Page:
Let f : R → R be a function, such that $|f(x)−f(y)|≥5|x−y| \:\forall \:x, y\in \mathbb{R}$. Show that $f$ is injective. [closed]

Intro to Math Proofs course

Know basic concepts of Injection functions (one-to-one)

closed as off-topic by Henrik, user10354138, Saad, A. Pongrácz, Kabo MurphyNov 22 '18 at 7:50

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• Welcome to MSE! What have you tried? – MisterRiemann Nov 21 '18 at 17:46
• Tried doing a contrapostive example (i.e for every x1, x2 in A x1 does not equal x2 implies that f(x1) does not equal f(x2) but i am not sure how to use this in this case with 2 variables – smith Nov 21 '18 at 17:50
• How about using the definition directly: Assume that $f(x)=f(y)$ and show that this implies $x=y$. – MisterRiemann Nov 21 '18 at 17:52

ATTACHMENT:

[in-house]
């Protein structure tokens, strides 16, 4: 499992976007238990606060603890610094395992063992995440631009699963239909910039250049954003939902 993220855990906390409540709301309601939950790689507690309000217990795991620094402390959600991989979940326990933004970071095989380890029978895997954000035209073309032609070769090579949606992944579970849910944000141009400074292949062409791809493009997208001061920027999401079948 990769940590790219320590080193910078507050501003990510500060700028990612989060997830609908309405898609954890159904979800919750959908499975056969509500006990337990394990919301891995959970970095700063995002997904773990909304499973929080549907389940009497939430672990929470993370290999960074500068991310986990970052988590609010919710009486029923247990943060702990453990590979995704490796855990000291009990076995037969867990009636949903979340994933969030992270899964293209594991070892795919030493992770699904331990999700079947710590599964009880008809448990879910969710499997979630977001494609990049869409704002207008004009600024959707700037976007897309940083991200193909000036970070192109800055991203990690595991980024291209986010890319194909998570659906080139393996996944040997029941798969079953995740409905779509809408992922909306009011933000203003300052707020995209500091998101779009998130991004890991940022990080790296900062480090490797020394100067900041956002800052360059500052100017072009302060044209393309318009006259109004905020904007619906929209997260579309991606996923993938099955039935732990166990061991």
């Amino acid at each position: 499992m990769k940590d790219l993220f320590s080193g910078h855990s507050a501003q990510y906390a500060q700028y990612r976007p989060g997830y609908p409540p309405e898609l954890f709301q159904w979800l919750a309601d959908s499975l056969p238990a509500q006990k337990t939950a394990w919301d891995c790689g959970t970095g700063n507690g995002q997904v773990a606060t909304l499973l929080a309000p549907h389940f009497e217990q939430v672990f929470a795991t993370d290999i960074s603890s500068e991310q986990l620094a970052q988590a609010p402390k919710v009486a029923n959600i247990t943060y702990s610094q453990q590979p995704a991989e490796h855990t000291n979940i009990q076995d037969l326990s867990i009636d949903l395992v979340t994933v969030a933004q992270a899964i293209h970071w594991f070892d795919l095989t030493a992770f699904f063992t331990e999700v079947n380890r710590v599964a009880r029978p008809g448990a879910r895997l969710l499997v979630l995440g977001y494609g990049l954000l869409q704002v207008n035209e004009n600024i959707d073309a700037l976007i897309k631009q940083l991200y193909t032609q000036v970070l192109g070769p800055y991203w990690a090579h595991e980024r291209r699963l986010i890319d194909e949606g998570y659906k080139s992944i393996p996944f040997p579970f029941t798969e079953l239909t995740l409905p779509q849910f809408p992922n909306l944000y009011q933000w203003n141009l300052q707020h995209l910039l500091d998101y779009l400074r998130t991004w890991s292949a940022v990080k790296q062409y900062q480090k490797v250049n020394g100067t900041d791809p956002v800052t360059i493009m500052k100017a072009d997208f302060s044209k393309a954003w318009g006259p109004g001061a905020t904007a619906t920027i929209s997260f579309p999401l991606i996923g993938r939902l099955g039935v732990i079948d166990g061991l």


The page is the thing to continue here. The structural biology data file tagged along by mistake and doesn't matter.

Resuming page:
• That should work but I am unsure how to format or start the answer with 2 variables or how to use the inequality to show x=y. – smith Nov 21 '18 at 17:59
• Literally just write it, lol. If $f(x)=f(y)$ then literally write that in your inequality and see what you get. – user608030 Nov 21 '18 at 18:01

To prove that a funtion is injective you've got to show that $$f(x)=f(y) \Rightarrow x=y$$. Now try to prove this by contradiction, meaning if $$f(x)-f(y)=0$$ and $$x\neq y$$ that is $$|f(x)-f(y)|=0 \geq 5|x-y|$$, now, since $$x\neq y \Rightarrow |x-y|>0$$, which implies that $$0$$ is bigger than five times some positive integer, which is absurd. Now, it follows that is $$f(x)=f(y)$$ then $$x=y$$
Given:$$|f(x)−f(y)|≥5|x−y| \:\forall \:x, y\in \mathbb{R}$$
By definition of injective functions: $$f(x)=f(y) \hspace{0.5cm}\text{implies} \hspace{0.5cm}x=y$$
So, if you put $$f(x)=f(y)$$, your LHS becomes $$0$$.
So needs to be RHS, which is only possible if $$x=y$$.